petej + convenience   21

The Cost of Convenience – BLARB
Life becomes so convenient there is scarcely time for anything else. We become managers of our own convenience, constantly vigilant lest we miss out on a new gadget or lifehack. Life is increasingly put on autopilot for us, but instead of being freed from drudgery, we find ourselves stuck in the cockpit — only now with less control over the plane and with innumerable new functions and features to consider, buy, and oversee. We become so preoccupied with tweaking our virtual dashboards that we forget to look out the window.

Instead of bringing things together the new convenience separates us from them. It pulls us out of the world and makes us spectators of our own practical activity. In the same way Facebook monetizes our social lives by turning them into a form of entertainment — and can thereby distort and alienate where it purports to foster and connect — Amazon and company place screens between us and our practical lives. We stand by and monitor things, manning the controls, but with little idea of where we’re heading.
Amazon  convenience  automation  overwork  Juicero  complexity  anxiety  technology 
9 days ago by petej
Ryanair’s crisis shows the true cost of the low-cost revolution | Gwyn Topham | Opinion | The Guardian
Ultimately, the cheaper deal is making us all pay. Unbundling doesn’t eliminate costs, it just makes them external. And they still have to be met by someone, somewhere. The unravelling of corporate responsibility that accompanies it, vividly evinced in the creative employment contracts now endemic in road, rail and air, could leave society with costs as small as the individual medical care of a burnt-out pilot or cabin crew member – or something far worse.
Ryanair  air  travel  cancellations  business  hubris  costs  unbundling  Uber  Amazon  convenience  demand  CAA  regulation 
september 2017 by petej
Life on automatic: Facebook's archival subject | Mitchell | First Monday
"Facebook provides its users with a single, persistent identity [44] that is connected to other single identities and openly disclosed to the world. It is a variation on the classical liberal, economic subject, atomistic, rational, and self–interested; connected and informational; narrativized and receptive; virtual in its tentative purchase on a world understood as a screen [45] to be browsed [46]. This subjectivity is constructed through a repeated engagement with the quotidian medium of the Internet — something casual and inconspicuous, to deploy Heidegger’s (1995) language of boredom, and something that works to so effectively construct subjectivity because it holds the subject in a state of temporal abeyance. This understanding of the world is seductive [47]; there is a pleasure in holding the world in reserve. Facebook is successful because it promises to deliver this world: its mechanisms symptomatize the ontological pre–understanding of the world as something that waits to be browsed. This pre–understanding takes the form of a map that renders reality convenient and interesting and an archive that renders it automatic and coherent. In both cases, reality is taken to be available. Facebook is thus the dream of an augmented, effortless, transparent world where technology will deliver some form of “freedom” through openness and connection.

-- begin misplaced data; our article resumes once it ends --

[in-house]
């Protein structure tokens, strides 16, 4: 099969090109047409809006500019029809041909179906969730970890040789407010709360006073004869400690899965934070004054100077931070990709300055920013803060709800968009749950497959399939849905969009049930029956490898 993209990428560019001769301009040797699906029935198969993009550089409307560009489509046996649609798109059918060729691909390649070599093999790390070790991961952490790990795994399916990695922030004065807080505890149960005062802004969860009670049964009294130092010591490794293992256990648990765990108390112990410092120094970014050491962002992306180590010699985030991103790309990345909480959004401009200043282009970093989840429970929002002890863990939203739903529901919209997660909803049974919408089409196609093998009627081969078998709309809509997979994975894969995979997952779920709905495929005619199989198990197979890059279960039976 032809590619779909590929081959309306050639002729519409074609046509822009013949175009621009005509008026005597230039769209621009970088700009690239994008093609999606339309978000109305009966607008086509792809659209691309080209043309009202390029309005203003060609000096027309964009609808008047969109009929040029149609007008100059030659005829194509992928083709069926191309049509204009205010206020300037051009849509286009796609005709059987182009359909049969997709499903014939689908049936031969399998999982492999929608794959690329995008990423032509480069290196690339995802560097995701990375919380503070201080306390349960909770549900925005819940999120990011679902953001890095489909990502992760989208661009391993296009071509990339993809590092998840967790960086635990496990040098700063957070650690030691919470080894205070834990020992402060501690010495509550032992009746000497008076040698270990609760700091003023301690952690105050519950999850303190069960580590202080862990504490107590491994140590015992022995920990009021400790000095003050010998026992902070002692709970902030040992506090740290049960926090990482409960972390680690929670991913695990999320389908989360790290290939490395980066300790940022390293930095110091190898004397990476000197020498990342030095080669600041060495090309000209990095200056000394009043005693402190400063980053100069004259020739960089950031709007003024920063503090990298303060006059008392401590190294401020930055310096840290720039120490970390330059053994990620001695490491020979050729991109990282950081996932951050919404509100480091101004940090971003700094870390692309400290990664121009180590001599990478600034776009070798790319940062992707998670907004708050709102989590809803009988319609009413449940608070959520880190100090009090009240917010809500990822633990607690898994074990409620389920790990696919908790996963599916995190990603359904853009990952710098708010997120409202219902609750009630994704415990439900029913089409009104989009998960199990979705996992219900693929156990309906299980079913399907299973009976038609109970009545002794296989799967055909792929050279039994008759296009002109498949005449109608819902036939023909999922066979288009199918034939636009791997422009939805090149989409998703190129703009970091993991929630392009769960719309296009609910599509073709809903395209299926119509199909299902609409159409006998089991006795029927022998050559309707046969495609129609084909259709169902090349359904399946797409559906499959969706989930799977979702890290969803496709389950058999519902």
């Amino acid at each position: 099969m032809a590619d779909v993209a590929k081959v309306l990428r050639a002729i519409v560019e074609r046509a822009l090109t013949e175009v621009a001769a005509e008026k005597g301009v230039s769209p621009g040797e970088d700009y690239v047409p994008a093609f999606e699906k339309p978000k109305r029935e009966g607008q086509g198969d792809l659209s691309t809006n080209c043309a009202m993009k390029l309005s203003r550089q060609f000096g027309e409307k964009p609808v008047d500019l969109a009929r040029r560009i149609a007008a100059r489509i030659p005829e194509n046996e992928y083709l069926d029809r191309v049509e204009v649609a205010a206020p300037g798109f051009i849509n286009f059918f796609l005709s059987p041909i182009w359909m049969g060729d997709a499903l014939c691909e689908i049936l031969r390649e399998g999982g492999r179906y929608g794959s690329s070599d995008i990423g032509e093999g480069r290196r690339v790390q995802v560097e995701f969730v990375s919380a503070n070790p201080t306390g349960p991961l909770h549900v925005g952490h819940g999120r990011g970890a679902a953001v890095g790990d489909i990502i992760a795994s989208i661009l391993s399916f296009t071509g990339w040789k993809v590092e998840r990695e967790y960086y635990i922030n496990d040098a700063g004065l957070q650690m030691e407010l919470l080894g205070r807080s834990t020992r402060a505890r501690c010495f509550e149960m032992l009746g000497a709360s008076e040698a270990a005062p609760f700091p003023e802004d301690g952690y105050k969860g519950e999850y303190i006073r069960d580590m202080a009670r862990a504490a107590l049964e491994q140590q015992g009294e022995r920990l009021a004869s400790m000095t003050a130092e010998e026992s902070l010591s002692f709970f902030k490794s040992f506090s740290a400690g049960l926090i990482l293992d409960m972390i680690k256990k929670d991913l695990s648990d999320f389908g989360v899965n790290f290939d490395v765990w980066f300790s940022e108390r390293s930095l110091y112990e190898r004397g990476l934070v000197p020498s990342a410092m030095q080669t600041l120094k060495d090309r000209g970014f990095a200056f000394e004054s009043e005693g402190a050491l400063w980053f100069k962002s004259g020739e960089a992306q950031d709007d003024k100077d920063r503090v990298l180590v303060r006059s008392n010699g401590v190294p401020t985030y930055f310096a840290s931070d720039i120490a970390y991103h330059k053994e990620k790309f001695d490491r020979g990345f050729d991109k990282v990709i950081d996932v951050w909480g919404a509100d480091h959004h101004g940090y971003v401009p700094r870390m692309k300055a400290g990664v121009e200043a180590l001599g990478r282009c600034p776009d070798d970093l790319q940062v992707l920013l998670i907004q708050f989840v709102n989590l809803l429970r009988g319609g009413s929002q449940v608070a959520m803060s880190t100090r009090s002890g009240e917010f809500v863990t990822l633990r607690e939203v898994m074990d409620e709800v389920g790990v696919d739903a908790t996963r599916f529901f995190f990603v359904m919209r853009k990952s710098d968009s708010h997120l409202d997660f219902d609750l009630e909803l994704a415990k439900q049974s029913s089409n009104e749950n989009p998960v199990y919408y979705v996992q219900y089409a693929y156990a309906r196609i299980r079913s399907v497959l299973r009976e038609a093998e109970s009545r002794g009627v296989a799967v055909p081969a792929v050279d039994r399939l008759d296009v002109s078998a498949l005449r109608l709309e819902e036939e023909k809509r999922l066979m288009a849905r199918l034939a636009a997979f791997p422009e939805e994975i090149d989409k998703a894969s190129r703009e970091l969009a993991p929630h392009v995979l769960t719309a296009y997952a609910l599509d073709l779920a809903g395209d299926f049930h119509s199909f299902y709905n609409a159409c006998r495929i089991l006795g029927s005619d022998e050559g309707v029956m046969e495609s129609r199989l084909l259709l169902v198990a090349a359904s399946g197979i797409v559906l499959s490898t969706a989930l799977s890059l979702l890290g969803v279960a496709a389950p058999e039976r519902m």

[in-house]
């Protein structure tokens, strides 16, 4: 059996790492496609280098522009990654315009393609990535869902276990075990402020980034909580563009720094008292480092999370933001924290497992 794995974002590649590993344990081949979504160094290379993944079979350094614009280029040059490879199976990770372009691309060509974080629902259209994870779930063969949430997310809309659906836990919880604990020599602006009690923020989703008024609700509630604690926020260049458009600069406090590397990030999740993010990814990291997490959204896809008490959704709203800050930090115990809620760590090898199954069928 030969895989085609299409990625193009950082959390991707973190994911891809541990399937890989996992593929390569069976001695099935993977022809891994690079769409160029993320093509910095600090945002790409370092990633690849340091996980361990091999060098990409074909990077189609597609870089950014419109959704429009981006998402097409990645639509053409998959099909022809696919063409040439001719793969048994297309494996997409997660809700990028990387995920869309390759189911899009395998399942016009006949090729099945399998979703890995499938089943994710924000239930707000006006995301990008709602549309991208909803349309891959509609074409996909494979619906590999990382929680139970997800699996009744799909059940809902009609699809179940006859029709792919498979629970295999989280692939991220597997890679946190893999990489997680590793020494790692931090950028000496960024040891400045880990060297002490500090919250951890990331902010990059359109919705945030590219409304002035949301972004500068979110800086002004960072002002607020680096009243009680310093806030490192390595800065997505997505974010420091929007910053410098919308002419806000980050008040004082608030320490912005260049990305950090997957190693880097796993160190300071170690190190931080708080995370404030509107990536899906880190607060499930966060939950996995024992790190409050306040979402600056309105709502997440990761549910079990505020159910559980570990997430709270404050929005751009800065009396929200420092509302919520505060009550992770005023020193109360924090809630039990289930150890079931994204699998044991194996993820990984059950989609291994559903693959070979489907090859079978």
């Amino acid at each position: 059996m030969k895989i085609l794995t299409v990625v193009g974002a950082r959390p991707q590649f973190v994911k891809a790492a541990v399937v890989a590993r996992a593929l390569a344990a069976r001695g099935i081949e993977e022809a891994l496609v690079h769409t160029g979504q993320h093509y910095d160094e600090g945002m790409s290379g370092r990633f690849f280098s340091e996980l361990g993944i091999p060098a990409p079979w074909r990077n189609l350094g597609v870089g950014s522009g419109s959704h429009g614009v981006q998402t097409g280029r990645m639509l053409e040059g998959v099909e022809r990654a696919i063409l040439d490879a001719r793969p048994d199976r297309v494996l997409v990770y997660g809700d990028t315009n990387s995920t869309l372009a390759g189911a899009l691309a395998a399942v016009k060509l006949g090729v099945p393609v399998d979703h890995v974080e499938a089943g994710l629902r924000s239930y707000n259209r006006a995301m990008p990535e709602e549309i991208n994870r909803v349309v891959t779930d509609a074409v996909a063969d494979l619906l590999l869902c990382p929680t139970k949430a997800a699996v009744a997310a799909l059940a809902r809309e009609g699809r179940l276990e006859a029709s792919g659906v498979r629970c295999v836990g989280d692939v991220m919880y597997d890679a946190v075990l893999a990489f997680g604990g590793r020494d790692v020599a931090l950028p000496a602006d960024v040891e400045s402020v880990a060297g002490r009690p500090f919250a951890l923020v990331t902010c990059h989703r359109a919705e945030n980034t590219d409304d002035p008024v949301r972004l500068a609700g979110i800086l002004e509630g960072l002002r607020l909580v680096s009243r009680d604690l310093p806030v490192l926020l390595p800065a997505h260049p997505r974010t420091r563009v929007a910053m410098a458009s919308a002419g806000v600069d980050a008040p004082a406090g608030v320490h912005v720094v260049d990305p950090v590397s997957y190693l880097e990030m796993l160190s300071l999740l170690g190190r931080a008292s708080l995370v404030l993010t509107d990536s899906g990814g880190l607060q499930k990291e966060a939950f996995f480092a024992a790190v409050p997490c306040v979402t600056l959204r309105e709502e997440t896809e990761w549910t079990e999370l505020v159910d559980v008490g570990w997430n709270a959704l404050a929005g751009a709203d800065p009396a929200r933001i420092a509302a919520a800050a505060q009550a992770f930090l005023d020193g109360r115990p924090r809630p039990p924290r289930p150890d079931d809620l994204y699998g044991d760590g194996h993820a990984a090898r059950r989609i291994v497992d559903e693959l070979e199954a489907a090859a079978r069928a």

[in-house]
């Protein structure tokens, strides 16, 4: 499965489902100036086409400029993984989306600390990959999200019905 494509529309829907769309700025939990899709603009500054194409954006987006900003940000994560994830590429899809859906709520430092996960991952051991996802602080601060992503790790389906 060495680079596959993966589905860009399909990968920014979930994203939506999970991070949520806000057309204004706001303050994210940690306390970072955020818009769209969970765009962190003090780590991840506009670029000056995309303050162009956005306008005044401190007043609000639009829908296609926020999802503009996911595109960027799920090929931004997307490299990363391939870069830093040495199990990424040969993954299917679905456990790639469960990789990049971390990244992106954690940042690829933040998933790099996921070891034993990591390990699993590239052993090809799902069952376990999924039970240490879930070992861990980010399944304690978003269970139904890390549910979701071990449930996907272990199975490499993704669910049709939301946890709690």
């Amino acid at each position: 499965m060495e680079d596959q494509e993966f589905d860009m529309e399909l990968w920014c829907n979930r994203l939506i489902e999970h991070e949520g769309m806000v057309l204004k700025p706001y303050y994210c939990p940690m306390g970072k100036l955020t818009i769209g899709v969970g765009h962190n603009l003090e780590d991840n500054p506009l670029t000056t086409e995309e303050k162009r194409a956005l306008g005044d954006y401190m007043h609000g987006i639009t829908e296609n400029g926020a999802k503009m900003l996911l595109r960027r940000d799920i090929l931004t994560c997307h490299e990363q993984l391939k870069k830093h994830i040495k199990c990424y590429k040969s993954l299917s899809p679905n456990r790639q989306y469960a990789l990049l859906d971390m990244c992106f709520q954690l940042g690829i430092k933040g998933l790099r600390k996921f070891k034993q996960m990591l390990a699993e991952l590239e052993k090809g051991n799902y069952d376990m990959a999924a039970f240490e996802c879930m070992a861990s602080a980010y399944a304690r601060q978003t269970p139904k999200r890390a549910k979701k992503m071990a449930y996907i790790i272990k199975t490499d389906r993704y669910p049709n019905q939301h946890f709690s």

When representations lie in front of the reality that they are intended to represent, they obscure that reality; the two begin to blend. Facebook’s archival subject browses the world by way of representations that lie in front of reality and thereby constitute it, minimizing the chances of inconvenience and chance encounters, moving toward a pre–conceived connection. Even when these chance encounters do take place, they are less likely to be the sort that inspire frustration or demand attention. In themselves, these changes in the way that people interact with the world may not necessarily be a “bad” thing, but when the convenient path that they establish becomes the only path that a user ever takes, this user loses some of the experiences that characterize communal living.

This is the real sense in which Facebook operates as a map on top of reality: it obscures the dirt of the world — those inconvenient “imperfections” that impede friction free movement. Facebook may map the world at a scale of one to one, but it remains a map, free of the imperfections of the people and places it maps; it helps its users present cleaner, better curated versions of themselves, and helps them avoid the difficult demands that they sometimes face when they navigate the rocky terrain of friendship. Insofar as users of social media turn to this graph of the world with greater frequency, they face fewer (social) inconveniences — something that is not in fact an unadulterated good."
Facebook  identity  digitalIdentity  archives  relationships  representation  ideology  subjectivity  individualism  convenience  FacebookTimeline 
april 2014 by petej

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